Experience Based Lab Introductions: northeastern lesson.pdf

 
 
 
northeastern lesson.pdf
Lesson Plan
 
 
This is the lesson I use for the Who Polluted the Clark Fork activity, where I'm trying to get students to think about their beliefs. I have adapted this lesson to include information about our local area, which is why I have changed Potomac to Clark Fork. I also included historical information about mining from our area, as well as made connections to the ranching community my students live in. This lesson is easily adaptable to any location. (Credit: Northeastern)
  • northeastern lesson.pdf
  • northeastern lesson.pdf
  • northeastern lesson.pdf
  • northeastern lesson.pdf
  • northeastern lesson.pdf
Lesson Plan
 
 
This is the lesson I use for the Who Polluted the Clark Fork activity, where I'm trying to get students to think about their beliefs. I have adapted this lesson to include information about our local area, which is why I have changed Potomac to Clark Fork. I also included historical information about mining from our area, as well as made connections to the ranching community my students live in. This lesson is easily adaptable to any location. (Credit: Northeastern)
 
Instructional Openings

Experience Based Lab Introductions

Experience Based Lab Introductions is a strategy I use to get students to start thinking about their prior knowledge and how it can be applied to a problem or challenge. For example, I use the story about Who Polluted the Clark Fork to set the stage for our water filter lab. The story allows students to use their knowledge-base to answer simple questions throughout the story. As the activity continues, I see students' perspectives change as more elements and variables are added to the story. The stories peak students' interest and bring a call to action into a classroom activity. This strategy is embedded in the Conceptual Change Model, where I'm trying to expose students' beliefs, confront and accommodate those beliefs, and then extend the concept to help students move beyond their misconceptions.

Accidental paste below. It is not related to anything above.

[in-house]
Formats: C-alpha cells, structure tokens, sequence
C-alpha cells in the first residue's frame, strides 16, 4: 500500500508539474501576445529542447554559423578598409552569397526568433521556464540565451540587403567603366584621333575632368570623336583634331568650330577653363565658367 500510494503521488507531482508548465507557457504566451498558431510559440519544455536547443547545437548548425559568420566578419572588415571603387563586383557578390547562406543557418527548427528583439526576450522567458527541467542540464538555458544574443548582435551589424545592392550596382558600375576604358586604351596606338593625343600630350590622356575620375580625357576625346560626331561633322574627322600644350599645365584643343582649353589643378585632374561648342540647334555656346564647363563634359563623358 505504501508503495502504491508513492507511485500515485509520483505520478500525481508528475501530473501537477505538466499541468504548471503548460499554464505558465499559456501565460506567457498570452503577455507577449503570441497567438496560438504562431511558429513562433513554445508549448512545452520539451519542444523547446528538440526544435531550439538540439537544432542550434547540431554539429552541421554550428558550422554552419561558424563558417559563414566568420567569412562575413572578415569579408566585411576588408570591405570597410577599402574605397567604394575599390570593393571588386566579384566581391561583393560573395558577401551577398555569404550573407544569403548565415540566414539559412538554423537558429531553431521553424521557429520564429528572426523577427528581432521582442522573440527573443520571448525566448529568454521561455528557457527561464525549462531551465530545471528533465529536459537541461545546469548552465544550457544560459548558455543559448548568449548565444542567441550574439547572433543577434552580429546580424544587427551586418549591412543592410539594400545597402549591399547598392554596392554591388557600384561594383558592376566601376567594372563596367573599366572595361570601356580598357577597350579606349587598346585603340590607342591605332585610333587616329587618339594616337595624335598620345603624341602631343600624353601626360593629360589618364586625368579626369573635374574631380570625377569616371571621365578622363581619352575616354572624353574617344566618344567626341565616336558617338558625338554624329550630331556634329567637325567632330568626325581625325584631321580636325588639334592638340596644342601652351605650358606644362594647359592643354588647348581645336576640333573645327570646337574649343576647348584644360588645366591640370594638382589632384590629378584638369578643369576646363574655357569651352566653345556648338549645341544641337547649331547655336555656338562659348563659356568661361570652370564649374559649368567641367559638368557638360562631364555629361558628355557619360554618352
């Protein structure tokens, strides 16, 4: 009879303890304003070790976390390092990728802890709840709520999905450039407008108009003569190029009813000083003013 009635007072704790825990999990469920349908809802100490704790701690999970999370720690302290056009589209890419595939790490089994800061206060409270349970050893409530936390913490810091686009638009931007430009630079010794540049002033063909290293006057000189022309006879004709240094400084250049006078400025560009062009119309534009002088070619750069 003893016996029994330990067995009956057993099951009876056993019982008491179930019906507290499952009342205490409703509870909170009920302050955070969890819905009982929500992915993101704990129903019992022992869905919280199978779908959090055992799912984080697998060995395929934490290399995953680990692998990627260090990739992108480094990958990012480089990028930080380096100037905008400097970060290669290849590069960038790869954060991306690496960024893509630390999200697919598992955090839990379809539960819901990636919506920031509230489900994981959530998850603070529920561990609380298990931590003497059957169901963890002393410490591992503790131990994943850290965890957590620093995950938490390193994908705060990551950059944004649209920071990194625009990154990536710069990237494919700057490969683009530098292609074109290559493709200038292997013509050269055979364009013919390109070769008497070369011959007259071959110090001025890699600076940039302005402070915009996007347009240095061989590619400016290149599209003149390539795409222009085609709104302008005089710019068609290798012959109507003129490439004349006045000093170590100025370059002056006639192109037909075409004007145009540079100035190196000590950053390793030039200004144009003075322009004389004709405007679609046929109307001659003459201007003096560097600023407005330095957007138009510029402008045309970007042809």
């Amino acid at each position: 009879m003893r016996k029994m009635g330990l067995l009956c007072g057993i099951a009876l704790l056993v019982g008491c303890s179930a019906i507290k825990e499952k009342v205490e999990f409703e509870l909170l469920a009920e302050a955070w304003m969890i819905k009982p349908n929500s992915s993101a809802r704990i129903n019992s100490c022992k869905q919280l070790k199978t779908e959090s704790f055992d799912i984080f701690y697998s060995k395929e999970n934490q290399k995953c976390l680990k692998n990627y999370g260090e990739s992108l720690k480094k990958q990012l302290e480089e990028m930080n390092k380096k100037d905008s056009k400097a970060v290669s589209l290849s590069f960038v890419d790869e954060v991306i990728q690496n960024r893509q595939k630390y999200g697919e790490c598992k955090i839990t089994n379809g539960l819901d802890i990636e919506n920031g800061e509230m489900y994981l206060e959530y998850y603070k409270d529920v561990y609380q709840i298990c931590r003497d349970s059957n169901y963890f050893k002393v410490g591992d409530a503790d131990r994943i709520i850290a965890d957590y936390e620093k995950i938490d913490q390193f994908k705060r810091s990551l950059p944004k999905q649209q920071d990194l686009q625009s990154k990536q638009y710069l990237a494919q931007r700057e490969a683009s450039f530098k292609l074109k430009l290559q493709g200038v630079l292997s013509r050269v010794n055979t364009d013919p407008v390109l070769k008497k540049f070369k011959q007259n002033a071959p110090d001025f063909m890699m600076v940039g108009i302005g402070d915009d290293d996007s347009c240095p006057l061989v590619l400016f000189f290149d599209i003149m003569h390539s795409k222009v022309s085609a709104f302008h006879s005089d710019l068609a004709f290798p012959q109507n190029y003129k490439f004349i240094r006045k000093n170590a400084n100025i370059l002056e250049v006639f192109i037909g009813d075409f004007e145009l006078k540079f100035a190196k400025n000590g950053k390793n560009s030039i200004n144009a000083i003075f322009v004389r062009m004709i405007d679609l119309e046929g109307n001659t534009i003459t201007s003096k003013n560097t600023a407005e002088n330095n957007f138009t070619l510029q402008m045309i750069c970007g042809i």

Strategy Resources (3)
Lesson Plan
 
 
This is the lesson I use for the Who Polluted the Clark Fork activity, where I'm trying to get students to think about their beliefs. I have adapted this lesson to include information about our local area, which is why I have changed Potomac to Clark Fork. I also included historical information about mining from our area, as well as made connections to the ranching community my students live in. This lesson is easily adaptable to any location. (Credit: Northeastern)
Teacher In Action
 
 
This is a link to a demonstration we did on waves. During Demo Wednesday's, I often ask students a lot of questions at the beginning of the demonstration about what they are observing. This questioning helps me better understand how they are approaching what they are seeing. Demo Wednesday helps bring students' experiences into the science classroom by exposing their beliefs based on their prior experiences.
Lesson Plan
 
 
This is the lesson I use for the Who Polluted the Clark Fork activity, where I'm trying to get students to think about their beliefs. I have adapted this lesson to include information about our local area, which is why I have changed Potomac to Clark Fork. I also included historical information about mining from our area, as well as made connections to the ranching community my students live in. This lesson is easily adaptable to any location. (Credit: Northeastern)
Teacher In Action
 
 
This is a link to a demonstration we did on waves. During Demo Wednesday's, I often ask students a lot of questions at the beginning of the demonstration about what they are observing. This questioning helps me better understand how they are approaching what they are seeing. Demo Wednesday helps bring students' experiences into the science classroom by exposing their beliefs based on their prior experiences.
Jessica Anderson
Powell County High School
Deer Lodge, MT


 

About this strategy

Prep Time:
Moderate
Subject:
Science
Grade:
Ninth grade
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